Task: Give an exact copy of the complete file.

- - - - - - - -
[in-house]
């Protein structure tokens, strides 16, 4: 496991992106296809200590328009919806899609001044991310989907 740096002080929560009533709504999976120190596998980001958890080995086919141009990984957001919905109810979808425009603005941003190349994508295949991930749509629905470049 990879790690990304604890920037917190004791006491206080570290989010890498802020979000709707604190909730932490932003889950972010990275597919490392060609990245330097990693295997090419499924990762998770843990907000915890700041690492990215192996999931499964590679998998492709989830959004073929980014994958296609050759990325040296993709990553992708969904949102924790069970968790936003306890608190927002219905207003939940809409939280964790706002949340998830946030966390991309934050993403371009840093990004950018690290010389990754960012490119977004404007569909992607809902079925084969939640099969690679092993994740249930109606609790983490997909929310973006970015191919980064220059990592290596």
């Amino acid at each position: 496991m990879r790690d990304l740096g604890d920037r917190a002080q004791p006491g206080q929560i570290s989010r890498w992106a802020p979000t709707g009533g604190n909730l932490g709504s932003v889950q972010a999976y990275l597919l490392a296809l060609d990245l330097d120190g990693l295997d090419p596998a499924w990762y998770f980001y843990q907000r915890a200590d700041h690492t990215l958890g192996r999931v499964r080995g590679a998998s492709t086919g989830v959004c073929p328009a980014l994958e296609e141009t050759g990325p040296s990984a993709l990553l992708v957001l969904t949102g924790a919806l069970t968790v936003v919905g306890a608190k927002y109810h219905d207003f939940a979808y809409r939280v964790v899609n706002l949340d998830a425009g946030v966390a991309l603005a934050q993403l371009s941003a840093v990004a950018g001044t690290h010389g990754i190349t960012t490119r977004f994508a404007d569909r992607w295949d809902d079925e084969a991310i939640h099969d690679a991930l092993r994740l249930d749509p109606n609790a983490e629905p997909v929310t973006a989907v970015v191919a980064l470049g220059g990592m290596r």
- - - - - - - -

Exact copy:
[in-house]
């Protein structure tokens, strides 16, 4: 496991992106296809200590328009919806899609001044991310989907 740096002080929560009533709504999976120190596998980001958890080995086919141009990984957001919905109810979808425009603005941003190349994508295949991930749509629905470049 990879790690990304604890920037917190004791006491206080570290989010890498802020979000709707604190909730932490932003889950972010990275597919490392060609990245330097990693295997090419499924990762998770843990907000915890700041690492990215192996999931499964590679998998492709989830959004073929980014994958296609050759990325040296993709990553992708969904949102924790069970968790936003306890608190927002219905207003939940809409939280964790706002949340998830946030966390991309934050993403371009840093990004950018690290010389990754960012490119977004404007569909992607809902079925084969939640099969690679092993994740249930109606609790983490997909929310973006970015191919980064220059990592290596």
């Amino acid at each position: 496991m990879r790690d990304l740096g604890d920037r917190a002080q004791p006491g206080q929560i570290s989010r890498w992106a802020p979000t709707g009533g604190n909730l932490g709504s932003v889950q972010a999976y990275l597919l490392a296809l060609d990245l330097d120190g990693l295997d090419p596998a499924w990762y998770f980001y843990q907000r915890a200590d700041h690492t990215l958890g192996r999931v499964r080995g590679a998998s492709t086919g989830v959004c073929p328009a980014l994958e296609e141009t050759g990325p040296s990984a993709l990553l992708v957001l969904t949102g924790a919806l069970t968790v936003v919905g306890a608190k927002y109810h219905d207003f939940a979808y809409r939280v964790v899609n706002l949340d998830a425009g946030v966390a991309l603005a934050q993403l371009s941003a840093v990004a950018g001044t690290h010389g990754i190349t960012t490119r977004f994508a404007d569909r992607w295949d809902d079925e084969a991310i939640h099969d690679a991930l092993r994740l249930d749509p109606n609790a983490e629905p997909v929310t973006a989907v970015v191919a980064l470049g220059g990592m290596r």